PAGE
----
No greater enemy than the uncontrolled mind?
Ask around. Do people feel like their mind is untamed?
Generally not, because society has normalized wild mental conditions as the plain vanilla of daily living, especially as global consumerism/sensualism becomes the planetary religion. “That’s life”—in other words, unregulated expression of material desires is now like breathing and eating.
Watch material cravings zoom around in our mental space. See how the mind drags the intelligence down beneath it, pounding it and holding it hostage. Gradually our intelligence becomes indistinguishable from all the mental junk.
Here’s how the chain reaction continues our disarray: the material mind becomes a warehouse storing all the ideas of sense gratification you encounter in life. This accumulated stock of mental concoctions loads up the mind with lust. Seeking release from the mind by surging through our senses, the lust intensifies dramatically.
Note, however, that the bhakti-yoga definition of lust doesn’t simply refer to carnality. The term applies to the whole mission, desire and effort to enjoy the material world, whether subtly or grossly.
In the Bhagavad-gita, Krishna gives some crucial GPS locations and points out the traffic jam: “The senses, mind, and intelligence are the sitting places of this lust. Through them lust covers the real knowledge of the living entity and bewilders him.”
Crazed in this way, the originally pure self stalls on the highway of conscious development, prolonging materialistic existence, the urge for self-realization destroyed, all by “normal, routine lust.”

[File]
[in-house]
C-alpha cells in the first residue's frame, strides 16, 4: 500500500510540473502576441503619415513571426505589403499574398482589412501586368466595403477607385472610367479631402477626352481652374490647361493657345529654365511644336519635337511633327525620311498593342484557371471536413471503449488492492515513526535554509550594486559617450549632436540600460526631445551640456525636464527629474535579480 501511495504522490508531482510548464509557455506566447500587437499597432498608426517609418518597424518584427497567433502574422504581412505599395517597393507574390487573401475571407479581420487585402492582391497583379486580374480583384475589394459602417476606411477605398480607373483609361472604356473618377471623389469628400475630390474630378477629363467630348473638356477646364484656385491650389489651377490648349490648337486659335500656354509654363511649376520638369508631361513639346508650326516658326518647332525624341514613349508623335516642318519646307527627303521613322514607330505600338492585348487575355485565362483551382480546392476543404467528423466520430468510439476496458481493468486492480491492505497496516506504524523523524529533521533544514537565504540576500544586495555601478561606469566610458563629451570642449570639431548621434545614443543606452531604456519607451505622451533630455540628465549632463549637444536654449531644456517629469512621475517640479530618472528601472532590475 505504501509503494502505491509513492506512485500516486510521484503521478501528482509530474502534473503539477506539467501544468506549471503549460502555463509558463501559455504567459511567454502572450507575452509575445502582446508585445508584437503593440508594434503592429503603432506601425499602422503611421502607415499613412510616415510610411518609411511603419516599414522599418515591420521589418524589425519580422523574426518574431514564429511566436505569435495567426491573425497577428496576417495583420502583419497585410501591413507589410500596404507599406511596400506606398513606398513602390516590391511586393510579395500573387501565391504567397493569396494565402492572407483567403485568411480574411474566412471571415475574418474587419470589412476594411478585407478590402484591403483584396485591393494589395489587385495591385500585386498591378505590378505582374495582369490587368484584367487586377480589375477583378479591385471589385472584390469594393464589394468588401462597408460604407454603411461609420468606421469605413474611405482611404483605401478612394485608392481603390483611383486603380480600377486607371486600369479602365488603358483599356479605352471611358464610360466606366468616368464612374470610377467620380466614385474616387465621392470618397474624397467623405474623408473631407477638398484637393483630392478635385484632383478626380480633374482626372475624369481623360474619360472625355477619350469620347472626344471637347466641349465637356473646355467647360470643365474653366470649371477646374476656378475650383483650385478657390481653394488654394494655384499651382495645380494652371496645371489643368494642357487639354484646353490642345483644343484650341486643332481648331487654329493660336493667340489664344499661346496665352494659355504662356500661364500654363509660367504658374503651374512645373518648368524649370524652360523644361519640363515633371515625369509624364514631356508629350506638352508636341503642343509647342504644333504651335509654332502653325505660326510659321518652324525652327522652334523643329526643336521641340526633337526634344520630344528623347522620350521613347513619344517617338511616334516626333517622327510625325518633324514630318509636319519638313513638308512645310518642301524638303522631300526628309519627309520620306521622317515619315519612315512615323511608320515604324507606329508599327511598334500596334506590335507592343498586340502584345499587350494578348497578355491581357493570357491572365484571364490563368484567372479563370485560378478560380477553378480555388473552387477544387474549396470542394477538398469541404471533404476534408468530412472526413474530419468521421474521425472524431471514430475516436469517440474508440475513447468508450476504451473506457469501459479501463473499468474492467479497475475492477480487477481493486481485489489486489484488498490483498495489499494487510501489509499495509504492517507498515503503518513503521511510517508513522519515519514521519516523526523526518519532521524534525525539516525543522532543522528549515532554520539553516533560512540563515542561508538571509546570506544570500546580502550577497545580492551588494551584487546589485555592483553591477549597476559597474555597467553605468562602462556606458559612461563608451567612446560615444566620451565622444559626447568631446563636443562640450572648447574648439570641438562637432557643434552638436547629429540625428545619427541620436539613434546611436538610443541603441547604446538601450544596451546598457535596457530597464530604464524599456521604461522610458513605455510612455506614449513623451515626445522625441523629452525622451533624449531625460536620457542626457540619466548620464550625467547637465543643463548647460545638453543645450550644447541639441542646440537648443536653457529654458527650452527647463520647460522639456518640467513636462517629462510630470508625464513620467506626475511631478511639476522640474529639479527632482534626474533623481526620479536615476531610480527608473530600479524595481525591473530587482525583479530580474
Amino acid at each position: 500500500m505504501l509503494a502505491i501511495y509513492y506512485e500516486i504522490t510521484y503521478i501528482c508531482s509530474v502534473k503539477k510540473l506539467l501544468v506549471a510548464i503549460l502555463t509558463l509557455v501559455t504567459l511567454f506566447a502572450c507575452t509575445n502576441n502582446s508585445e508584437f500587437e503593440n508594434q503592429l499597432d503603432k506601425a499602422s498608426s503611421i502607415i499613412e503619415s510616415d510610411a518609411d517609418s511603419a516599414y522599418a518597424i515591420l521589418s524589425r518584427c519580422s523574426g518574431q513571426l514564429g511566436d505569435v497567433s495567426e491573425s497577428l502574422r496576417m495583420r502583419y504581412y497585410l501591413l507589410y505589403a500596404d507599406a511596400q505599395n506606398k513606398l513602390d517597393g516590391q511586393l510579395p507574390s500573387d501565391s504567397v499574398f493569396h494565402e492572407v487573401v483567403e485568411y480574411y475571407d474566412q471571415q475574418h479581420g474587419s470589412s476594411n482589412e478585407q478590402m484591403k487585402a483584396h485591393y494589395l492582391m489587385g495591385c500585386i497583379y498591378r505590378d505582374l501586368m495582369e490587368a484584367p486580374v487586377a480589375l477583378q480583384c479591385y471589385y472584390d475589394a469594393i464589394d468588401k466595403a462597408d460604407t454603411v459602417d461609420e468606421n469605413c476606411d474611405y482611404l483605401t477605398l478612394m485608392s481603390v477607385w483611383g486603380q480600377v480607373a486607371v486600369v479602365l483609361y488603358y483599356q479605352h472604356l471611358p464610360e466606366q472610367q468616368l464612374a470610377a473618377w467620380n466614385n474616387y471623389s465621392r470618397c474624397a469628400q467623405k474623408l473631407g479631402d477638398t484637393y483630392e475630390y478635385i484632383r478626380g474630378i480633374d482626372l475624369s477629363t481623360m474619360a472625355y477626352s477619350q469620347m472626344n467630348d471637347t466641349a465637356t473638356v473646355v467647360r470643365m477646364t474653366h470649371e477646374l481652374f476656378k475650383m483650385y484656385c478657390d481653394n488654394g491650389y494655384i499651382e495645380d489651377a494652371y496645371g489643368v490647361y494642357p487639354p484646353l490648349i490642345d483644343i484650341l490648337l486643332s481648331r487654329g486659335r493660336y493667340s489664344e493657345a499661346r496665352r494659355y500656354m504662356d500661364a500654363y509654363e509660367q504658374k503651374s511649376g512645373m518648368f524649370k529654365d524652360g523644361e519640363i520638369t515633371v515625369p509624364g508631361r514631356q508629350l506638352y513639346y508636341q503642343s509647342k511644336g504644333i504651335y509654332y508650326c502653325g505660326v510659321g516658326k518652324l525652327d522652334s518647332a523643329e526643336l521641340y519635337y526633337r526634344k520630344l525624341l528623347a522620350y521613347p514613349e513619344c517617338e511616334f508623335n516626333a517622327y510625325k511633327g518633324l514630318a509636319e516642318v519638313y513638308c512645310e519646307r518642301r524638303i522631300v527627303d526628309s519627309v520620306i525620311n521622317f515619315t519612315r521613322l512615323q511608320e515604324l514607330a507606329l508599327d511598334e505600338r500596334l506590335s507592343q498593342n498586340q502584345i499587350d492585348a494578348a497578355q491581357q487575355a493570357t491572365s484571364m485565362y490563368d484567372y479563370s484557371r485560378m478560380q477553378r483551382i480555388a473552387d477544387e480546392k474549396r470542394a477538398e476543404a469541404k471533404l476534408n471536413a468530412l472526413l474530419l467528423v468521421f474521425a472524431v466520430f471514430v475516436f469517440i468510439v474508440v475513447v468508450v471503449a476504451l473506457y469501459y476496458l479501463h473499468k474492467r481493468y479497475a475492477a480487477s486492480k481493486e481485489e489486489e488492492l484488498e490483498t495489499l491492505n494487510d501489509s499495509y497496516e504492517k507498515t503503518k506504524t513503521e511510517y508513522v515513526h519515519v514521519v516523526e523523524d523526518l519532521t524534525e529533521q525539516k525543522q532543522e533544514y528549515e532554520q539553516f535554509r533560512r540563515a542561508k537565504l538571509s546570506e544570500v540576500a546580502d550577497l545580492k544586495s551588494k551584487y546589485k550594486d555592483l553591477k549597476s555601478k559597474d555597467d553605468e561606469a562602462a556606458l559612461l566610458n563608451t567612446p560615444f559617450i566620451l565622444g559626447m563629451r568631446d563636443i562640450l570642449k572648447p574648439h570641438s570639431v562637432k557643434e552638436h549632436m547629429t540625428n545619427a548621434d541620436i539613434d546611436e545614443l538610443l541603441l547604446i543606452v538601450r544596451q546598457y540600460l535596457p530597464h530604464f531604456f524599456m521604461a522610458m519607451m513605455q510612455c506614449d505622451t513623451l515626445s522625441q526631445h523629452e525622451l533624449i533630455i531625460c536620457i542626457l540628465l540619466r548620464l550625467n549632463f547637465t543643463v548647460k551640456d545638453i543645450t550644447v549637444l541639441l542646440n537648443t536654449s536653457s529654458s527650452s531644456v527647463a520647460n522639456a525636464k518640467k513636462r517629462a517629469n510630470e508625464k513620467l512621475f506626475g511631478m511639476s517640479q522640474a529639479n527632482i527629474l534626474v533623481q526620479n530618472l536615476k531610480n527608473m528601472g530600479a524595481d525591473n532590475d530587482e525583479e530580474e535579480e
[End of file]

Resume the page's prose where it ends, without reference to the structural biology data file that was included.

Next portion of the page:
Krishna’s special devotee, Uddhava, wants to know why we become so victimized. Inquiring at the very beginning of Kali-yuga, the current age that compromises one of the four cosmic cycles of time, he was obviously referring to a higher culture, which unlike today possessed at least some basic insights into material realities:
“My dear Krishna, generally human beings know that materialistic life brings great future unhappiness, and still they try to enjoy it. How can one in knowledge act just like a dog, an ass, or a goat?”
Next, as He did in the Bhagavad-gita, Krishna delivers an amazing analysis of the deadly lust sequence:
“My dear Uddhava, a person bereft of intelligence first falsely identifies oneself with the material body and mind, and when such false knowledge arises within one’s consciousness, material passion, the cause of great suffering, pervades the mind, which by nature is situated in goodness. Then the mind, contaminated by passion, becomes absorbed in making and changing many plans for material advancement. Thus, by constantly thinking of the modes of material nature, a foolish person is afflicted with unbearable material desires.”
How do we get out of this mess?
As Krishna says at the end of the Bhagavad-gita’s fourth chapter: Steady the wild mind with deliberative bhakti (spiritual) intelligence. He is telling us to direct that spiritual intelligence toward our pure, spiritual identity.
Yes, I know, a concentrated bhakti-yoga process takes time out of our busy schedule and ordinary ambitions, and time today is a scarcity. If you want, though, you can indeed find the time. Discover the time, save the time, make the time—however the factory of your lifestyle functions, you will see that Krishna’s magic works.